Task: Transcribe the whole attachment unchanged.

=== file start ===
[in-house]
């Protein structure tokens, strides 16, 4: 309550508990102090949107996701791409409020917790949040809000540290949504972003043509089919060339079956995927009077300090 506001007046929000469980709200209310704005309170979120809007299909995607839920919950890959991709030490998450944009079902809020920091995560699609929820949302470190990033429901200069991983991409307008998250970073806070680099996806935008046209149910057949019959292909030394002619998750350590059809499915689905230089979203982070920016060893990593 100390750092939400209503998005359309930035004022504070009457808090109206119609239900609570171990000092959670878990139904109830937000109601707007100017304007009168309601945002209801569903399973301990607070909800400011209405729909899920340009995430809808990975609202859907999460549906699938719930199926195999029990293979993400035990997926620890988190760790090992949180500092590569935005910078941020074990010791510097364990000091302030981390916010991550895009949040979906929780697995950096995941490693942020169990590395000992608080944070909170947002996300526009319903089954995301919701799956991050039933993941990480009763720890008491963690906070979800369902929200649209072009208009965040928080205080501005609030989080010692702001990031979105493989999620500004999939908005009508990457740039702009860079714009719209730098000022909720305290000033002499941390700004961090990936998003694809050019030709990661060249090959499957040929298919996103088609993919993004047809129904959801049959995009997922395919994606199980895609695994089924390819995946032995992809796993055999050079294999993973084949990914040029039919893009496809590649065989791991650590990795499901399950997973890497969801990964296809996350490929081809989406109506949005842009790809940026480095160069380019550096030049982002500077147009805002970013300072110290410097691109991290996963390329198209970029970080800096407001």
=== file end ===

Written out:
[in-house]
């Protein structure tokens, strides 16, 4: 309550508990102090949107996701791409409020917790949040809000540290949504972003043509089919060339079956995927009077300090 506001007046929000469980709200209310704005309170979120809007299909995607839920919950890959991709030490998450944009079902809020920091995560699609929820949302470190990033429901200069991983991409307008998250970073806070680099996806935008046209149910057949019959292909030394002619998750350590059809499915689905230089979203982070920016060893990593 100390750092939400209503998005359309930035004022504070009457808090109206119609239900609570171990000092959670878990139904109830937000109601707007100017304007009168309601945002209801569903399973301990607070909800400011209405729909899920340009995430809808990975609202859907999460549906699938719930199926195999029990293979993400035990997926620890988190760790090992949180500092590569935005910078941020074990010791510097364990000091302030981390916010991550895009949040979906929780697995950096995941490693942020169990590395000992608080944070909170947002996300526009319903089954995301919701799956991050039933993941990480009763720890008491963690906070979800369902929200649209072009208009965040928080205080501005609030989080010692702001990031979105493989999620500004999939908005009508990457740039702009860079714009719209730098000022909720305290000033002499941390700004961090990936998003694809050019030709990661060249090959499957040929298919996103088609993919993004047809129904959801049959995009997922395919994606199980895609695994089924390819995946032995992809796993055999050079294999993973084949990914040029039919893009496809590649065989791991650590990795499901399950997973890497969801990964296809996350490929081809989406109506949005842009790809940026480095160069380019550096030049982002500077147009805002970013300072110290410097691109991290996963390329198209970029970080800096407001």